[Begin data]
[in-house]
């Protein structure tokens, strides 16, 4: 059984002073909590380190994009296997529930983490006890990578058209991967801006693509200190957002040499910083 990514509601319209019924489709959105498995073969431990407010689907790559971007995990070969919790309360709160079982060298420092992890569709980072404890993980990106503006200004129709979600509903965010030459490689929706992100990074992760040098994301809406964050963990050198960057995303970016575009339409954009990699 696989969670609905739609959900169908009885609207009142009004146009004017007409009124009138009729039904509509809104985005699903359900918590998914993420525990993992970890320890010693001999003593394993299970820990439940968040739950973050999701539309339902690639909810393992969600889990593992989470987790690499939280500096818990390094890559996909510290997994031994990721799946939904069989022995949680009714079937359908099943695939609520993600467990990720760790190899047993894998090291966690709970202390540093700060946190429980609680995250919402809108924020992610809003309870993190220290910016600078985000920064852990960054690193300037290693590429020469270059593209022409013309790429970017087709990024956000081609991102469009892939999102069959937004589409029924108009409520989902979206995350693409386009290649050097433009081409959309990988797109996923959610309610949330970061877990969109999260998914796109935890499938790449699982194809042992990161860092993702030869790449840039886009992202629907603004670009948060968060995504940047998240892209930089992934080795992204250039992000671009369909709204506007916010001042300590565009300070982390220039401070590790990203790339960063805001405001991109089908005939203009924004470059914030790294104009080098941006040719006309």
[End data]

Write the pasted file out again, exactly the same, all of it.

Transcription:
[in-house]
């Protein structure tokens, strides 16, 4: 059984002073909590380190994009296997529930983490006890990578058209991967801006693509200190957002040499910083 990514509601319209019924489709959105498995073969431990407010689907790559971007995990070969919790309360709160079982060298420092992890569709980072404890993980990106503006200004129709979600509903965010030459490689929706992100990074992760040098994301809406964050963990050198960057995303970016575009339409954009990699 696989969670609905739609959900169908009885609207009142009004146009004017007409009124009138009729039904509509809104985005699903359900918590998914993420525990993992970890320890010693001999003593394993299970820990439940968040739950973050999701539309339902690639909810393992969600889990593992989470987790690499939280500096818990390094890559996909510290997994031994990721799946939904069989022995949680009714079937359908099943695939609520993600467990990720760790190899047993894998090291966690709970202390540093700060946190429980609680995250919402809108924020992610809003309870993190220290910016600078985000920064852990960054690193300037290693590429020469270059593209022409013309790429970017087709990024956000081609991102469009892939999102069959937004589409029924108009409520989902979206995350693409386009290649050097433009081409959309990988797109996923959610309610949330970061877990969109999260998914796109935890499938790449699982194809042992990161860092993702030869790449840039886009992202629907603004670009948060968060995504940047998240892209930089992934080795992204250039992000671009369909709204506007916010001042300590565009300070982390220039401070590790990203790339960063805001405001991109089908005939203009924004470059914030790294104009080098941006040719006309």